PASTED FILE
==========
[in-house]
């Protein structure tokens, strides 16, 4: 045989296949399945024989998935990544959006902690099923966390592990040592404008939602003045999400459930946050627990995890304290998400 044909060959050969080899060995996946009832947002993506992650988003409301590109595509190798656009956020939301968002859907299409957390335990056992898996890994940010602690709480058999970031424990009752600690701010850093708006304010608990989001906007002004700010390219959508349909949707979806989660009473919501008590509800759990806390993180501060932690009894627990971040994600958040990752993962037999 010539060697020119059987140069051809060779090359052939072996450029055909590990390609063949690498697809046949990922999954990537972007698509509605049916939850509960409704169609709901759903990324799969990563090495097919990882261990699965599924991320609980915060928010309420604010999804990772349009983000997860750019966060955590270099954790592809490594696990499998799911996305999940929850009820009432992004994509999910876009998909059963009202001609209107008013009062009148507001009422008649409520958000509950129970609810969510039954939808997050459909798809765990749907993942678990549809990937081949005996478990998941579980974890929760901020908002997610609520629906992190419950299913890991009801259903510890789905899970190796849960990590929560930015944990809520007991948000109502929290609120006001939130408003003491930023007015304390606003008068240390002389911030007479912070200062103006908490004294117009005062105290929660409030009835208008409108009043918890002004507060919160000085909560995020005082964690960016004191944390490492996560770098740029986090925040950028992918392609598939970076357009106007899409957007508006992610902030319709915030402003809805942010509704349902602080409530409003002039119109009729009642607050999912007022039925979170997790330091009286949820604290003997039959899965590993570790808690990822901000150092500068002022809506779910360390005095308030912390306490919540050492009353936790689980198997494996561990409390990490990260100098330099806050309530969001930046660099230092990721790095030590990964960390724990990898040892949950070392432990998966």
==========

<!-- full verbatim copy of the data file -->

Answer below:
[in-house]
């Protein structure tokens, strides 16, 4: 045989296949399945024989998935990544959006902690099923966390592990040592404008939602003045999400459930946050627990995890304290998400 044909060959050969080899060995996946009832947002993506992650988003409301590109595509190798656009956020939301968002859907299409957390335990056992898996890994940010602690709480058999970031424990009752600690701010850093708006304010608990989001906007002004700010390219959508349909949707979806989660009473919501008590509800759990806390993180501060932690009894627990971040994600958040990752993962037999 010539060697020119059987140069051809060779090359052939072996450029055909590990390609063949690498697809046949990922999954990537972007698509509605049916939850509960409704169609709901759903990324799969990563090495097919990882261990699965599924991320609980915060928010309420604010999804990772349009983000997860750019966060955590270099954790592809490594696990499998799911996305999940929850009820009432992004994509999910876009998909059963009202001609209107008013009062009148507001009422008649409520958000509950129970609810969510039954939808997050459909798809765990749907993942678990549809990937081949005996478990998941579980974890929760901020908002997610609520629906992190419950299913890991009801259903510890789905899970190796849960990590929560930015944990809520007991948000109502929290609120006001939130408003003491930023007015304390606003008068240390002389911030007479912070200062103006908490004294117009005062105290929660409030009835208008409108009043918890002004507060919160000085909560995020005082964690960016004191944390490492996560770098740029986090925040950028992918392609598939970076357009106007899409957007508006992610902030319709915030402003809805942010509704349902602080409530409003002039119109009729009642607050999912007022039925979170997790330091009286949820604290003997039959899965590993570790808690990822901000150092500068002022809506779910360390005095308030912390306490919540050492009353936790689980198997494996561990409390990490990260100098330099806050309530969001930046660099230092990721790095030590990964960390724990990898040892949950070392432990998966």